Colson was a special counsel to US President Richard Nixon from 1969 to 1973. He was imprisoned for seven months for his role in the Watergate affair that led to the resignation of Nixon in 1974. After his release, he became a noted Evangelical Christian leader and cultural commentator. Most notably, he founded Prison Fellowship International in 1976, an outreach ministry to prisoners, ex-prisoners, and their families. He also helped to form Justice Fellowship to push for legislative reforms in the US criminal justice system.


Visit the new BWA website and download the new BWA Mobile App for your smart phone.

© Baptist World Alliance
May 17, 2012


Caribbean immigrants struggle to find church home in the US

Delroy Reid- Salmon, president of the Caribbean Diaspora Baptist Clergy Association, addressing a Caribbean conference of Caribbean immigrants in NY recentlyCaribbean Baptist immigrants have difficulty fitting into Baptist churches in the United States. This was revealed at a recent conference of Caribbean immigrants in New York City.

The April National Gathering of Caribbean Diaspora Baptist clergy, leaders and churches was billed as "a missional event to acknowledge and initiate discussion on the emergence, contribution and role of Baptists in the continuum of the Caribbean Diaspora."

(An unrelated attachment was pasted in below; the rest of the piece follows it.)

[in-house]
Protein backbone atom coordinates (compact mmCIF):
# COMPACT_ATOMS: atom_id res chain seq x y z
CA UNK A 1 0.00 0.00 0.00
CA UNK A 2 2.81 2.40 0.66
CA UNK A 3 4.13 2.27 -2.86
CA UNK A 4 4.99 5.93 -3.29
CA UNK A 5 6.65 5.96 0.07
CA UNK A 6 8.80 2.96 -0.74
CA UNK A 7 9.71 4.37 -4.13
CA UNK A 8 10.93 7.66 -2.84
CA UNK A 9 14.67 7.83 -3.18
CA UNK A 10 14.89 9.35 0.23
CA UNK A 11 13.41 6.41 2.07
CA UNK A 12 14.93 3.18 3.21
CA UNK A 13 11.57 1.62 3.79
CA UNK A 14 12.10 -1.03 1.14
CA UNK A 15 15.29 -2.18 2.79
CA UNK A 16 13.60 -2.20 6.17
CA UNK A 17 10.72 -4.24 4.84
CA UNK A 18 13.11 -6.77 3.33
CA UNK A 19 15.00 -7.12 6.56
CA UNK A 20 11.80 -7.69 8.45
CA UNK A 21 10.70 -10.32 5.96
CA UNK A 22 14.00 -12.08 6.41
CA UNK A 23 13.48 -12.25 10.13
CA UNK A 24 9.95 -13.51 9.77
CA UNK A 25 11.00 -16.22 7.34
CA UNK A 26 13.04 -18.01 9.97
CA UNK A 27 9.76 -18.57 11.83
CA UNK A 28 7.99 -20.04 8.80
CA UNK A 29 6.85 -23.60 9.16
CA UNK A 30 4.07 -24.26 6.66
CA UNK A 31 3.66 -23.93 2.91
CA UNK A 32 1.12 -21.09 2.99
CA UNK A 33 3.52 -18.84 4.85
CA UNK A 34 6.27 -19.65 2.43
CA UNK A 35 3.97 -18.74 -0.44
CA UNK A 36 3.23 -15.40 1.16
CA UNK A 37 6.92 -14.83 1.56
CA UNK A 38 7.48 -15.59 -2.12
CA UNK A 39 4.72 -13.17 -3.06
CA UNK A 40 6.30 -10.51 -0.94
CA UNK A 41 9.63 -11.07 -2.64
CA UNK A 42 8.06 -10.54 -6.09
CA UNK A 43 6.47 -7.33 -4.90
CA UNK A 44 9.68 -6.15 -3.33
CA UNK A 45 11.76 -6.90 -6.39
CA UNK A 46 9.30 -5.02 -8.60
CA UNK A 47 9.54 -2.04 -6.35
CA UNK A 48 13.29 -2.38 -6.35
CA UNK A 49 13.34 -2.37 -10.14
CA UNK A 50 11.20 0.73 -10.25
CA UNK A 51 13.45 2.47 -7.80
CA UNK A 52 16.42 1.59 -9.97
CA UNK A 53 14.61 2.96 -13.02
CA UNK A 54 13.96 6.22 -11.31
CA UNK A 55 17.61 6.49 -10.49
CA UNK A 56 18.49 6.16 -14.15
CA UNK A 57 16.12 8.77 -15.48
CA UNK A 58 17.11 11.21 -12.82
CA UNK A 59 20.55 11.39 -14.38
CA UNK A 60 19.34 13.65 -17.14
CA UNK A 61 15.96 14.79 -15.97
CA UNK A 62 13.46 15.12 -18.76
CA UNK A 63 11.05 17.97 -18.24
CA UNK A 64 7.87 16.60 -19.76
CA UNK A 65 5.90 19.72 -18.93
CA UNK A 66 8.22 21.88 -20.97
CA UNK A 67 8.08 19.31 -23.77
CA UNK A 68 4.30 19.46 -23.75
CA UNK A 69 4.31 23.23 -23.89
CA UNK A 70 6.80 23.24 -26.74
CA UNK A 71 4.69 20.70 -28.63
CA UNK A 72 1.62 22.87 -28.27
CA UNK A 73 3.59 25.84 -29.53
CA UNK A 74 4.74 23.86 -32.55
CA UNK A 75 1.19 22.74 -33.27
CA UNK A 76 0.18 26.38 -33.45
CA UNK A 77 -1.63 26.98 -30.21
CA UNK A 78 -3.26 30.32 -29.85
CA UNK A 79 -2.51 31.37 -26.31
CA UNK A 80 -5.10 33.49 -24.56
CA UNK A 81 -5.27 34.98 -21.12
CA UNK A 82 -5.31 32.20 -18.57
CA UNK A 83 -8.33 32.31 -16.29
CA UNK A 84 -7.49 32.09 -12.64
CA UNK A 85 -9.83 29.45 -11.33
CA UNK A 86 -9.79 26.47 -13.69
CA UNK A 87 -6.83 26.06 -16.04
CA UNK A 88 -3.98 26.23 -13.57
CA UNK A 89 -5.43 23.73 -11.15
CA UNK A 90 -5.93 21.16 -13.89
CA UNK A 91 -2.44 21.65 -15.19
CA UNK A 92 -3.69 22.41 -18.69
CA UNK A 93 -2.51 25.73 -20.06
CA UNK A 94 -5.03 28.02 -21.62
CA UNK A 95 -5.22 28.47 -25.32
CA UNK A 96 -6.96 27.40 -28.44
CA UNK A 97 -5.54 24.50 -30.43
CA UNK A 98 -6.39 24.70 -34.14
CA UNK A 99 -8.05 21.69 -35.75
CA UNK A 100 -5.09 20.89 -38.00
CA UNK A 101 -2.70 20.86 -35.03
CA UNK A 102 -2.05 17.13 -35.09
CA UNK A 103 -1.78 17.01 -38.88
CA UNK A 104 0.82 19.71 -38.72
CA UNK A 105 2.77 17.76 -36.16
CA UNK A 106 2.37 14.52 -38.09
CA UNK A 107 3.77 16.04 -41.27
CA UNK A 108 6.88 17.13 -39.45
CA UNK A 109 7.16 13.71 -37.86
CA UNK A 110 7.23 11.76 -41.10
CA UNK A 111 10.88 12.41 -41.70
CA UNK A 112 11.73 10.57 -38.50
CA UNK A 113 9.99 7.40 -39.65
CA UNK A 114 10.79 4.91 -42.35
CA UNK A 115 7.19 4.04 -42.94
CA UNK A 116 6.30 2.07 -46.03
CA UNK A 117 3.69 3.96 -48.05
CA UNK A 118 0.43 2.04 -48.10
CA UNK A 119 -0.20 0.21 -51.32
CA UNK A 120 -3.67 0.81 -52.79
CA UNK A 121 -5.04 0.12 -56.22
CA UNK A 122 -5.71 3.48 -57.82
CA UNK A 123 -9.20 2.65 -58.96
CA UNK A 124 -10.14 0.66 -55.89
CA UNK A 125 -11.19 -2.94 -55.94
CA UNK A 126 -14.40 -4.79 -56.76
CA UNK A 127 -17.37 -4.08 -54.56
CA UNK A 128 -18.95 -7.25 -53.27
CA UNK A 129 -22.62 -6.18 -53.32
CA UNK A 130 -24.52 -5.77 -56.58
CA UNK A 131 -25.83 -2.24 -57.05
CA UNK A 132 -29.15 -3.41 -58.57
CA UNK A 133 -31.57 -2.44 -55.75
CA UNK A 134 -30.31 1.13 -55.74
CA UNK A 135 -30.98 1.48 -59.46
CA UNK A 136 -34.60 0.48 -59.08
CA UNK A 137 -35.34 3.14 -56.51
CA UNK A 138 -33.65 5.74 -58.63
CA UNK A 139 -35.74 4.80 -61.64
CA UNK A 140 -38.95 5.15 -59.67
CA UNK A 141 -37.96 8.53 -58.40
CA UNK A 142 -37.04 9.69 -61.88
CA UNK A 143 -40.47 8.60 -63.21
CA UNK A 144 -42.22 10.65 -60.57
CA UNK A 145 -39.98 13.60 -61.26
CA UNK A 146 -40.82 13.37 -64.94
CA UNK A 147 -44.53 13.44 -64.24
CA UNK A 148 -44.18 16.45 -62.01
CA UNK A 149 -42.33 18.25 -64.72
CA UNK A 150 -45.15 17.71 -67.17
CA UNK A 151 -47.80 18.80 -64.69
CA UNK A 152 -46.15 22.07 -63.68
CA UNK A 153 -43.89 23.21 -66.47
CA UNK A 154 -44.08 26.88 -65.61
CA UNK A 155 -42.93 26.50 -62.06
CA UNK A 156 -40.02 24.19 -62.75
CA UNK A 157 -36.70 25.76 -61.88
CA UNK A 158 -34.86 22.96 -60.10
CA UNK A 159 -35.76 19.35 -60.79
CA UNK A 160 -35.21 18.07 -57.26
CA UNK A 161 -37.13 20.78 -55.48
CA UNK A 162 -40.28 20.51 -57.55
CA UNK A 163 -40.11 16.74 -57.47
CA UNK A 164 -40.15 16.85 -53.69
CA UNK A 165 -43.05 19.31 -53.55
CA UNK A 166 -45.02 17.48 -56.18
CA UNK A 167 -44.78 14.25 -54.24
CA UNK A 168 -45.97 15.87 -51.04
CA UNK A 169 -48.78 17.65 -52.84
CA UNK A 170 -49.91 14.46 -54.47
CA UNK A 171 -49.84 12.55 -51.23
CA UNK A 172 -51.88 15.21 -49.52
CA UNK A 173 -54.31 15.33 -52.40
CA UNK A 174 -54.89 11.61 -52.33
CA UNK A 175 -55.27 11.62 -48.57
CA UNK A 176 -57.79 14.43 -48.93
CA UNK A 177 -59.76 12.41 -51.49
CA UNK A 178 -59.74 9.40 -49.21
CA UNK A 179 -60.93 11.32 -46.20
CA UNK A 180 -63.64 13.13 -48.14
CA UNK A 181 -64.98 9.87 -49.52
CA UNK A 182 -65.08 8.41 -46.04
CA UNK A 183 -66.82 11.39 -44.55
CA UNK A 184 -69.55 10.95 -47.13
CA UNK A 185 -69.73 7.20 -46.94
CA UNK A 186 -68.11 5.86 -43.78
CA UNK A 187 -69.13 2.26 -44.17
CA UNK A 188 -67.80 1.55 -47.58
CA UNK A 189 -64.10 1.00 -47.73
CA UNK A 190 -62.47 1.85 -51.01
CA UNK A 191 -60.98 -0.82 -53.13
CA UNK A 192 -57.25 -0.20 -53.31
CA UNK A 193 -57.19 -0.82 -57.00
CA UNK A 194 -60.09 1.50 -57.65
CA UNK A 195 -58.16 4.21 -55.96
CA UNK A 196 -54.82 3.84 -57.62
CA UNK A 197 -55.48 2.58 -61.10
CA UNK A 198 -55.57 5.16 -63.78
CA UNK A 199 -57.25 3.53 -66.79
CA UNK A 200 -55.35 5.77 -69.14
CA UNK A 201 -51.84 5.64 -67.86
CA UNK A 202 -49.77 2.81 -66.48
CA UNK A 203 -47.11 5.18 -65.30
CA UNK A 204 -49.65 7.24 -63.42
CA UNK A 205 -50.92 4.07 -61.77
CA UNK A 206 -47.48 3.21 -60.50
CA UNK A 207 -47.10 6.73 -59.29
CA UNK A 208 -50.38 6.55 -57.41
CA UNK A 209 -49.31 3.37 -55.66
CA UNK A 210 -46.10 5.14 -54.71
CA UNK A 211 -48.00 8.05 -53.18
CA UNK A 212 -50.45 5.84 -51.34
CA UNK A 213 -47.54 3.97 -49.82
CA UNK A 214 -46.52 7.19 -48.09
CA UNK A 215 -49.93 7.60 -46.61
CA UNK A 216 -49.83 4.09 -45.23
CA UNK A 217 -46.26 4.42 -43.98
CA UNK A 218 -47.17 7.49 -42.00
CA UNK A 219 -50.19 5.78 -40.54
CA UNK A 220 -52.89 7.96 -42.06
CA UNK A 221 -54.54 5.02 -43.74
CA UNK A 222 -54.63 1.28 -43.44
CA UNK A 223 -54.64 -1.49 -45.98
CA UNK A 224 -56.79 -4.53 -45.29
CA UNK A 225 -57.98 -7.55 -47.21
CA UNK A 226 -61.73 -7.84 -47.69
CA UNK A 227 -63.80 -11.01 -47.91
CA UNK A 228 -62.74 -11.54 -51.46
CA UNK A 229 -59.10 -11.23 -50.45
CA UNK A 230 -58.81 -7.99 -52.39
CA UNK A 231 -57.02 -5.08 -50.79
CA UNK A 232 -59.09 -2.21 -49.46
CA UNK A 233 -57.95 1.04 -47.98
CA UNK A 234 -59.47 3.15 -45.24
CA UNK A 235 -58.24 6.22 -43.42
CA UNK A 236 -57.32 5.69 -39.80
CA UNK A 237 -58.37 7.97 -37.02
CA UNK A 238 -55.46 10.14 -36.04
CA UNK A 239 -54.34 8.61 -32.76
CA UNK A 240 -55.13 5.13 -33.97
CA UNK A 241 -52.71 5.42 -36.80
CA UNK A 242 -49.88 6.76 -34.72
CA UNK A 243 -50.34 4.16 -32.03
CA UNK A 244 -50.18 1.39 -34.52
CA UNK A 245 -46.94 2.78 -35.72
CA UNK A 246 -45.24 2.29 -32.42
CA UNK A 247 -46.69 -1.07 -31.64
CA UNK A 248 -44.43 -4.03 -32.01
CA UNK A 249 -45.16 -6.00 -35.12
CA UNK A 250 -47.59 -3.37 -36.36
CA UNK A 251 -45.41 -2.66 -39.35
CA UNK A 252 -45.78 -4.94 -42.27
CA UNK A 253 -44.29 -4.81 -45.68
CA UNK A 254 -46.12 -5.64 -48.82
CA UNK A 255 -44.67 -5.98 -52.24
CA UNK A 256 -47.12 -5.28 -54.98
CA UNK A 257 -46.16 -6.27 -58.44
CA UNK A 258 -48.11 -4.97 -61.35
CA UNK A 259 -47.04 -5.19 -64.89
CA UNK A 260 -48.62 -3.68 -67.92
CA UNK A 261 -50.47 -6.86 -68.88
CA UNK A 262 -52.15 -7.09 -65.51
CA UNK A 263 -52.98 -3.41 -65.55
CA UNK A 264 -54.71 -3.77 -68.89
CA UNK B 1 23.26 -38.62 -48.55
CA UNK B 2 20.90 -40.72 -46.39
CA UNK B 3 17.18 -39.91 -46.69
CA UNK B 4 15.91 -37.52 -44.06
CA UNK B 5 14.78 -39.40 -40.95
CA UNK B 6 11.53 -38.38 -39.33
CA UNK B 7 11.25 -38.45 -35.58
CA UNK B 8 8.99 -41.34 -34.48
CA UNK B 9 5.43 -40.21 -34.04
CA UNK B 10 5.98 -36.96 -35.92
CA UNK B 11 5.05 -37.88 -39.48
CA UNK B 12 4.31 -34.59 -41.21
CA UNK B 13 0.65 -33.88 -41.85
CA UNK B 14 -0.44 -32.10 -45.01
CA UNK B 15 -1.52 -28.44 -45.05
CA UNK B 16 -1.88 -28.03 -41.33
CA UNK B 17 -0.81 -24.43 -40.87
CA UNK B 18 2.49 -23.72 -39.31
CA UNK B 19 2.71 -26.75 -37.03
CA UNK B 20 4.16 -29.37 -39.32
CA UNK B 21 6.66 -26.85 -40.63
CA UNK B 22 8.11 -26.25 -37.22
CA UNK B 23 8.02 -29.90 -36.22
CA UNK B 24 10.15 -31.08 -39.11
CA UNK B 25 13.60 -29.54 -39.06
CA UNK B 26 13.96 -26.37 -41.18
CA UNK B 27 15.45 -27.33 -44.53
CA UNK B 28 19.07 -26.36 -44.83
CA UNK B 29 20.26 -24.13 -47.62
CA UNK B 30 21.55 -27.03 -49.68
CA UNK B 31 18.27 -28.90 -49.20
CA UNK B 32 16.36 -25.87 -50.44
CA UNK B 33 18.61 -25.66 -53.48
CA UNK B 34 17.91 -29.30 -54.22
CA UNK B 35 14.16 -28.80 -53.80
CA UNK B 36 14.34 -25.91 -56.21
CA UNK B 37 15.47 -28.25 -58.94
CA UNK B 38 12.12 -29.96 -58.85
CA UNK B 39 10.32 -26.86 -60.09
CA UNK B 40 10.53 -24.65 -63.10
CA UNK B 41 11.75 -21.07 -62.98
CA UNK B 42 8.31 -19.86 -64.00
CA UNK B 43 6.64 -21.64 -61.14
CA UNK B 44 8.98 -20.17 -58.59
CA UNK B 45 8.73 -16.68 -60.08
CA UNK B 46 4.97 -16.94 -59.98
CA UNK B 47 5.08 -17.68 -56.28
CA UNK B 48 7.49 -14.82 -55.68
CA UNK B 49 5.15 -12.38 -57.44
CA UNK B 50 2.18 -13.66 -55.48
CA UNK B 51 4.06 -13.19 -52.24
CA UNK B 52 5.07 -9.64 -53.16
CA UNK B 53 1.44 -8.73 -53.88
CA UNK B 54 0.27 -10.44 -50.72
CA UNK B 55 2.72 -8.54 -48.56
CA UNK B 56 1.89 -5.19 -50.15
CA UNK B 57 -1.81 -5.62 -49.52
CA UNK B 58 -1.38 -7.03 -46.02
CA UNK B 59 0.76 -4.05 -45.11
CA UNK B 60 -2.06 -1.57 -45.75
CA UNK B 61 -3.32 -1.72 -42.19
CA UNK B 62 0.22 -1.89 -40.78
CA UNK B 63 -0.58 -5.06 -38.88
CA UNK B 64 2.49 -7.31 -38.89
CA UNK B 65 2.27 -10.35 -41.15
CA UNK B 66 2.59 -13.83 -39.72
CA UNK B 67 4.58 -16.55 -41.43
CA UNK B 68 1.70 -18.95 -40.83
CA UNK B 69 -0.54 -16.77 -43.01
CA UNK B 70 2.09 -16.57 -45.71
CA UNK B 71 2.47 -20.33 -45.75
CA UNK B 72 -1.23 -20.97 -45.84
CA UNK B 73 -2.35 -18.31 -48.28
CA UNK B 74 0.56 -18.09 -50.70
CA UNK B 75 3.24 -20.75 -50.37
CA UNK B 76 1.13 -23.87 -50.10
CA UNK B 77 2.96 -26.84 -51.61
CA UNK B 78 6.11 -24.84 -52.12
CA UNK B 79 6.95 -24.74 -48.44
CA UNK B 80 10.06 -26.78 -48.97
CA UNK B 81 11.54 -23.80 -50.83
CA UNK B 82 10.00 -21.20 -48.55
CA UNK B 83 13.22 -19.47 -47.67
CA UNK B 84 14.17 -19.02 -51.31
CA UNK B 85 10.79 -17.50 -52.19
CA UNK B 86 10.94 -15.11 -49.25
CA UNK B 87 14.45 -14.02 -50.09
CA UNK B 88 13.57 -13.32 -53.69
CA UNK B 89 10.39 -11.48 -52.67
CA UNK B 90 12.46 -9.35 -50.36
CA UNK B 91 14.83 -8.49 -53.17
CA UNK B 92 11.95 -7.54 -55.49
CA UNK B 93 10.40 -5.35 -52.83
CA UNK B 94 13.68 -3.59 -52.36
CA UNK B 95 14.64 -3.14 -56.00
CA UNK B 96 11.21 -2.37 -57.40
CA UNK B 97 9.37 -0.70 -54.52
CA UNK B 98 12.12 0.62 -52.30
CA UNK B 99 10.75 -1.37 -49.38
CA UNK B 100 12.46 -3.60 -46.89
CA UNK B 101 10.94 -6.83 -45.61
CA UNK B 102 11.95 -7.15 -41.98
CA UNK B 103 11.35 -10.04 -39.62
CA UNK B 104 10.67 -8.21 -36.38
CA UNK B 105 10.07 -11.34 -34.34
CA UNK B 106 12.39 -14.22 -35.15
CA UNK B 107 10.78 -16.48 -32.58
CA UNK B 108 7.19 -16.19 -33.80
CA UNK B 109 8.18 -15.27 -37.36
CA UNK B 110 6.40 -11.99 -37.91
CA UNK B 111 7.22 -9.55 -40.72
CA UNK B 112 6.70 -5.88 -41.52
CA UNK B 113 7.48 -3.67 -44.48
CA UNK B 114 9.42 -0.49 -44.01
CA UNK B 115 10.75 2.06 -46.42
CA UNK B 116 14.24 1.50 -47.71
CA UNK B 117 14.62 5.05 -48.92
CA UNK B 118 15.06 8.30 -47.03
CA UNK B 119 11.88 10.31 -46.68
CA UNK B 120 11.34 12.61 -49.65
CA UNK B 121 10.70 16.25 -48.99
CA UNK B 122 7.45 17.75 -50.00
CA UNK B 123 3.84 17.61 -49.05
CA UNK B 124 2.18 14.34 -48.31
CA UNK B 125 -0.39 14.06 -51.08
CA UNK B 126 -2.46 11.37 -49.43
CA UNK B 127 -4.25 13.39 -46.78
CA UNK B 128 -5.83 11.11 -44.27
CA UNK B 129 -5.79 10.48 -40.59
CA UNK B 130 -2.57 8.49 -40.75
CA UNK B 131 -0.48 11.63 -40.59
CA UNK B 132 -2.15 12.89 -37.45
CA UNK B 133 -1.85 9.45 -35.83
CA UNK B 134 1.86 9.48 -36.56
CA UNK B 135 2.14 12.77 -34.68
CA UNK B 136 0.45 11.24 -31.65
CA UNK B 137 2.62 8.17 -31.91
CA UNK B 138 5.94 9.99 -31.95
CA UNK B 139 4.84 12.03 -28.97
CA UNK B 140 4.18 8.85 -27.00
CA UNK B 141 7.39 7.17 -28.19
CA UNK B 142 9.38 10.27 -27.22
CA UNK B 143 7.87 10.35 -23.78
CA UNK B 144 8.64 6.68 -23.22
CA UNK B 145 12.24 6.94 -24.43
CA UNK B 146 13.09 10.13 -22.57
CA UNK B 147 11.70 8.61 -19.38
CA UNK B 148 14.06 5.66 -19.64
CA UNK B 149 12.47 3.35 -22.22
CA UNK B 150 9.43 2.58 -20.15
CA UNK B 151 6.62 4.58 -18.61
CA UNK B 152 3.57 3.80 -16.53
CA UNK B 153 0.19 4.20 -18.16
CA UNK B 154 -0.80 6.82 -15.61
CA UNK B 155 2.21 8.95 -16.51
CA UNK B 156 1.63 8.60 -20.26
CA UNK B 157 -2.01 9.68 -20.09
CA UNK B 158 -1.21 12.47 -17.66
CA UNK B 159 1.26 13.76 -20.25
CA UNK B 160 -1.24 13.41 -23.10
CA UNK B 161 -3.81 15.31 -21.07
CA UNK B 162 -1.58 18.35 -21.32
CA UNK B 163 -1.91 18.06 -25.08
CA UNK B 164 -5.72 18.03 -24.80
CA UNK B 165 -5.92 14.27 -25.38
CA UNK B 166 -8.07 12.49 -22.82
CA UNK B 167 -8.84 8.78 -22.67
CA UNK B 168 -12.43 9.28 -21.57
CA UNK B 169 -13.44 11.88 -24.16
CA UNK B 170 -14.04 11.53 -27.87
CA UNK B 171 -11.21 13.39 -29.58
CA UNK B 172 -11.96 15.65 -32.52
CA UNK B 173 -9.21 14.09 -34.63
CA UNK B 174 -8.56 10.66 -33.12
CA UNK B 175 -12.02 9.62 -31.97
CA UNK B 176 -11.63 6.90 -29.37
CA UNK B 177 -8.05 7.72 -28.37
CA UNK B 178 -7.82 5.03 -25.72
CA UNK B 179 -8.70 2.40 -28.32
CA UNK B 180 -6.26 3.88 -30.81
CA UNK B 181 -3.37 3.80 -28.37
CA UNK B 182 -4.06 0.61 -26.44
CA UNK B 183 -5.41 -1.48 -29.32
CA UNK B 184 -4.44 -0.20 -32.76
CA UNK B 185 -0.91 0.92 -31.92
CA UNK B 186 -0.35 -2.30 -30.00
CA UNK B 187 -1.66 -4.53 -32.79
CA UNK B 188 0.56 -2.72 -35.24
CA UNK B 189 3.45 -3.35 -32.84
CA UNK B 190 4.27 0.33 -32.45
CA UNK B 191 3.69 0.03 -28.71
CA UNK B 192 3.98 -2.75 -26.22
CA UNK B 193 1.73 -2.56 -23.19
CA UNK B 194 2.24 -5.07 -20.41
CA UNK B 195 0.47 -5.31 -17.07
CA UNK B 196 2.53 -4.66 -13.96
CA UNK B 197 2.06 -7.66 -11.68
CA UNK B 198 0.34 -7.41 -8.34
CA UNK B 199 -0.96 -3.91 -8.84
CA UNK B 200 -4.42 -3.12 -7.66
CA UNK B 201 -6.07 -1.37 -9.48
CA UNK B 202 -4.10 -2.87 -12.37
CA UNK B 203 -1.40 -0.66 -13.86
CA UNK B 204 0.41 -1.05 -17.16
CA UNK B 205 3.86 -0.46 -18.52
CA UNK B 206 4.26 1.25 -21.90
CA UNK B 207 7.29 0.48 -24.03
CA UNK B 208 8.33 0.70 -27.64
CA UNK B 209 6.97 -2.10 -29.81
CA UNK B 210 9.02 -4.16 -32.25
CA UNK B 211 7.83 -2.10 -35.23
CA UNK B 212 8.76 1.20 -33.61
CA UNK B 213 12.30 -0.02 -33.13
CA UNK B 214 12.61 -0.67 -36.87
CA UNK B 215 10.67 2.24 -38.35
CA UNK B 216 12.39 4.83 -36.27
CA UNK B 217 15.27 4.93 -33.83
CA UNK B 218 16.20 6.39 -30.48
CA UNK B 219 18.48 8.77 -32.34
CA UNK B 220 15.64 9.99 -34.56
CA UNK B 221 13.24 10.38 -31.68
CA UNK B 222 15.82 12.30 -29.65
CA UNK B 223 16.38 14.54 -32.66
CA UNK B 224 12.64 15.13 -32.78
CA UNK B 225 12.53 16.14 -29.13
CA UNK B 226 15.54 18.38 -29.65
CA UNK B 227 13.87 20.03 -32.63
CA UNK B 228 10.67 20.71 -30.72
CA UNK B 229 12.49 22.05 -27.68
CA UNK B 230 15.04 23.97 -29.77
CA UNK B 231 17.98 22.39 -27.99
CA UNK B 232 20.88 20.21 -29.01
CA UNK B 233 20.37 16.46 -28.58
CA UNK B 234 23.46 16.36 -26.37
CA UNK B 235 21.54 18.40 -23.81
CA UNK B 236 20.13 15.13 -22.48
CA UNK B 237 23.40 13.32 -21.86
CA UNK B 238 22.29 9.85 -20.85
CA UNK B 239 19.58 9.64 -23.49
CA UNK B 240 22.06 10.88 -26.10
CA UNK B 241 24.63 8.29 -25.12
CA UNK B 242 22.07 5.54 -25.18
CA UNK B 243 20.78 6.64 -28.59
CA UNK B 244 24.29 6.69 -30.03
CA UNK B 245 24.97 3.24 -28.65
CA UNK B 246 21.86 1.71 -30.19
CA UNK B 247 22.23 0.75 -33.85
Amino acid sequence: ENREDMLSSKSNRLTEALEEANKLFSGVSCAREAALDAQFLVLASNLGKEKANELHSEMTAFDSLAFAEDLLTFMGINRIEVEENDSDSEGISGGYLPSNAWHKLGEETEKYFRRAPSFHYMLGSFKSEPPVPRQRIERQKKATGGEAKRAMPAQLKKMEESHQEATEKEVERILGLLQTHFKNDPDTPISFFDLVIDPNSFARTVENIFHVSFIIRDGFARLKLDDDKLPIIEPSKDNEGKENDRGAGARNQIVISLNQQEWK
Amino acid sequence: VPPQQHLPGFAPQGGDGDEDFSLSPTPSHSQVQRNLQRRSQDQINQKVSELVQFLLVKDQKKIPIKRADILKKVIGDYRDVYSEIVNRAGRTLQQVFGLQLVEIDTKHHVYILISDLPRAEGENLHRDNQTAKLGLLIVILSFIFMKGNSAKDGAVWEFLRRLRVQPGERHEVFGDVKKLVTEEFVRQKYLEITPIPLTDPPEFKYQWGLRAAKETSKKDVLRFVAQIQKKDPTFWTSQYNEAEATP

A common theme expressed by Caribbean immigrants at the conference was the difficulty to find a "church home" upon migrating into the US. Raymond Anglin, a general secretary of the Jamaica Baptist Union (JBU) during the 1980s, stated that he "experienced a kind of culture shock upon moving to the United States." The Baptist churches he encountered in Florida and Georgia were "different from his experience in Jamaica in terms of authority, leadership, the attitude to androle of women, and in understanding of training."



Anglin, who says he now "has a fulfilling ministry as a Presbyterian pastor," indicated that his background in Jamaica prepared him for his current situation, as it "gave him an ecumenical dimension of ministry."

Delroy Murdock, pastor of a United Methodist Church in New York and a former Baptist pastor from Jamaica, said that, upon coming to the US, he "could not find a Baptist church that looked anything like those in Jamaica." Edward Jenkins, another Methodist pastor in New York who was a Baptist pastor in the Caribbean, said that he sees himself "as a Baptist in a Methodist church."

Banmattie Ram, a Baptist pastor from Guyana, said most of the Baptist churches she encountered in the US "were different from her experience in the Caribbean," but stated that "one must do ministry wherever one is."Sam and Lola Simpson being recognized for their pioneering work in planting churches that minister to Caribbean immigrants in NY. Making the presentation is noted Caribbean church historian, Horace Russell, left